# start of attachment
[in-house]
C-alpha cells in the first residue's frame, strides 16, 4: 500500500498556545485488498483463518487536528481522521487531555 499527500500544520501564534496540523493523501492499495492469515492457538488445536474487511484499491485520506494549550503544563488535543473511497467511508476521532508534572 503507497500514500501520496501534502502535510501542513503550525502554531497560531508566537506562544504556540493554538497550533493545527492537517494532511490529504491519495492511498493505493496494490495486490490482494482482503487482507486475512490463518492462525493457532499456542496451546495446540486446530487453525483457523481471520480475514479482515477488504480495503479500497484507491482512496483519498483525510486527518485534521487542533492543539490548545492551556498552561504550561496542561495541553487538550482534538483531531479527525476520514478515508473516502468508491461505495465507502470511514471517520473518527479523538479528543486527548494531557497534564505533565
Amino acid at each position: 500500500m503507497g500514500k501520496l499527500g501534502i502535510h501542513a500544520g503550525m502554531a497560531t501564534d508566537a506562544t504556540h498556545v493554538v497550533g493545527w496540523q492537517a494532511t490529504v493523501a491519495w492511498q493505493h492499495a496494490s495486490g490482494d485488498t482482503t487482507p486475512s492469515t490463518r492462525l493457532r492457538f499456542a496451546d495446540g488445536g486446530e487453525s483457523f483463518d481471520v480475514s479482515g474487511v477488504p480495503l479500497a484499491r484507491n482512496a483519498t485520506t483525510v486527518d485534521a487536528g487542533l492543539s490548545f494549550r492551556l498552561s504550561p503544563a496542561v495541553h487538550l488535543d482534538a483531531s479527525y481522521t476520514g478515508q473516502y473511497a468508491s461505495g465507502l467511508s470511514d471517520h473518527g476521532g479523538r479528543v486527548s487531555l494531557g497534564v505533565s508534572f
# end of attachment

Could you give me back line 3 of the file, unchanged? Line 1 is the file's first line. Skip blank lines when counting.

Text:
Amino acid at each position: 500500500m503507497g500514500k501520496l499527500g501534502i502535510h501542513a500544520g503550525m502554531a497560531t501564534d508566537a506562544t504556540h498556545v493554538v497550533g493545527w496540523q492537517a494532511t490529504v493523501a491519495w492511498q493505493h492499495a496494490s495486490g490482494d485488498t482482503t487482507p486475512s492469515t490463518r492462525l493457532r492457538f499456542a496451546d495446540g488445536g486446530e487453525s483457523f483463518d481471520v480475514s479482515g474487511v477488504p480495503l479500497a484499491r484507491n482512496a483519498t485520506t483525510v486527518d485534521a487536528g487542533l492543539s490548545f494549550r492551556l498552561s504550561p503544563a496542561v495541553h487538550l488535543d482534538a483531531s479527525y481522521t476520514g478515508q473516502y473511497a468508491s461505495g465507502l467511508s470511514d471517520h473518527g476521532g479523538r479528543v486527548s487531555l494531557g497534564v505533565s508534572f